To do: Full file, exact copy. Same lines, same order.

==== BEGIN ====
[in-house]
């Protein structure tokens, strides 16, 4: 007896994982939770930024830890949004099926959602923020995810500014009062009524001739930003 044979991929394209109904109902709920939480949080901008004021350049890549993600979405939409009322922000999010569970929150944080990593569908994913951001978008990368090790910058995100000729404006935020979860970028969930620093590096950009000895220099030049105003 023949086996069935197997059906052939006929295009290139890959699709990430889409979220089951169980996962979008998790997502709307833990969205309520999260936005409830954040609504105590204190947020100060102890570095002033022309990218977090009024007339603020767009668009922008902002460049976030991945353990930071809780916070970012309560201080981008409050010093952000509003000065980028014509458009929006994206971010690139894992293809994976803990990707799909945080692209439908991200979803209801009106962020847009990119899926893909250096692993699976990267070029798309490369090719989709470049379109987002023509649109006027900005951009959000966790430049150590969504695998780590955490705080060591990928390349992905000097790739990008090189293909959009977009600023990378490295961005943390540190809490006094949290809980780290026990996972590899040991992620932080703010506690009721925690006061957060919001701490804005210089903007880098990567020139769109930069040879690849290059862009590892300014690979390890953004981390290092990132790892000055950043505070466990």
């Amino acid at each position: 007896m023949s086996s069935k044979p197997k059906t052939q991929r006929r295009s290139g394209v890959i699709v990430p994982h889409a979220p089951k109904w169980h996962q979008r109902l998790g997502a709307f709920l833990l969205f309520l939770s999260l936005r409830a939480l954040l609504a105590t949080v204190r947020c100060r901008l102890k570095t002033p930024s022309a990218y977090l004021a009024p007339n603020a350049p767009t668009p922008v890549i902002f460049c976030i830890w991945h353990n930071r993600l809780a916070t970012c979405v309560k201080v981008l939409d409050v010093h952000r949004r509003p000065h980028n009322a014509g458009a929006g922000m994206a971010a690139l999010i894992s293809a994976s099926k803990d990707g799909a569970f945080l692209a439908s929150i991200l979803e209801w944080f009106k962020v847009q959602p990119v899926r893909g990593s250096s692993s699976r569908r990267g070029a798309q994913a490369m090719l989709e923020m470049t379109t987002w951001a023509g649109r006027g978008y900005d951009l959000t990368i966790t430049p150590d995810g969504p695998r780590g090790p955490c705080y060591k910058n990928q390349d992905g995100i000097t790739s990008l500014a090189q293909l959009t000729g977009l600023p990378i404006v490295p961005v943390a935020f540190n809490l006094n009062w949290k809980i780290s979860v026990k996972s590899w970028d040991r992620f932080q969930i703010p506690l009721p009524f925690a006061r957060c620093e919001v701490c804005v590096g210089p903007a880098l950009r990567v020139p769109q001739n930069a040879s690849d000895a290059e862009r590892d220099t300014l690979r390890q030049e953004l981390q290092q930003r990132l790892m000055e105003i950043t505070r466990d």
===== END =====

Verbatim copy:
[in-house]
């Protein structure tokens, strides 16, 4: 007896994982939770930024830890949004099926959602923020995810500014009062009524001739930003 044979991929394209109904109902709920939480949080901008004021350049890549993600979405939409009322922000999010569970929150944080990593569908994913951001978008990368090790910058995100000729404006935020979860970028969930620093590096950009000895220099030049105003 023949086996069935197997059906052939006929295009290139890959699709990430889409979220089951169980996962979008998790997502709307833990969205309520999260936005409830954040609504105590204190947020100060102890570095002033022309990218977090009024007339603020767009668009922008902002460049976030991945353990930071809780916070970012309560201080981008409050010093952000509003000065980028014509458009929006994206971010690139894992293809994976803990990707799909945080692209439908991200979803209801009106962020847009990119899926893909250096692993699976990267070029798309490369090719989709470049379109987002023509649109006027900005951009959000966790430049150590969504695998780590955490705080060591990928390349992905000097790739990008090189293909959009977009600023990378490295961005943390540190809490006094949290809980780290026990996972590899040991992620932080703010506690009721925690006061957060919001701490804005210089903007880098990567020139769109930069040879690849290059862009590892300014690979390890953004981390290092990132790892000055950043505070466990």
């Amino acid at each position: 007896m023949s086996s069935k044979p197997k059906t052939q991929r006929r295009s290139g394209v890959i699709v990430p994982h889409a979220p089951k109904w169980h996962q979008r109902l998790g997502a709307f709920l833990l969205f309520l939770s999260l936005r409830a939480l954040l609504a105590t949080v204190r947020c100060r901008l102890k570095t002033p930024s022309a990218y977090l004021a009024p007339n603020a350049p767009t668009p922008v890549i902002f460049c976030i830890w991945h353990n930071r993600l809780a916070t970012c979405v309560k201080v981008l939409d409050v010093h952000r949004r509003p000065h980028n009322a014509g458009a929006g922000m994206a971010a690139l999010i894992s293809a994976s099926k803990d990707g799909a569970f945080l692209a439908s929150i991200l979803e209801w944080f009106k962020v847009q959602p990119v899926r893909g990593s250096s692993s699976r569908r990267g070029a798309q994913a490369m090719l989709e923020m470049t379109t987002w951001a023509g649109r006027g978008y900005d951009l959000t990368i966790t430049p150590d995810g969504p695998r780590g090790p955490c705080y060591k910058n990928q390349d992905g995100i000097t790739s990008l500014a090189q293909l959009t000729g977009l600023p990378i404006v490295p961005v943390a935020f540190n809490l006094n009062w949290k809980i780290s979860v026990k996972s590899w970028d040991r992620f932080q969930i703010p506690l009721p009524f925690a006061r957060c620093e919001v701490c804005v590096g210089p903007a880098l950009r990567v020139p769109q001739n930069a040879s690849d000895a290059e862009r590892d220099t300014l690979r390890q030049e953004l981390q290092q930003r990132l790892m000055e105003i950043t505070r466990d």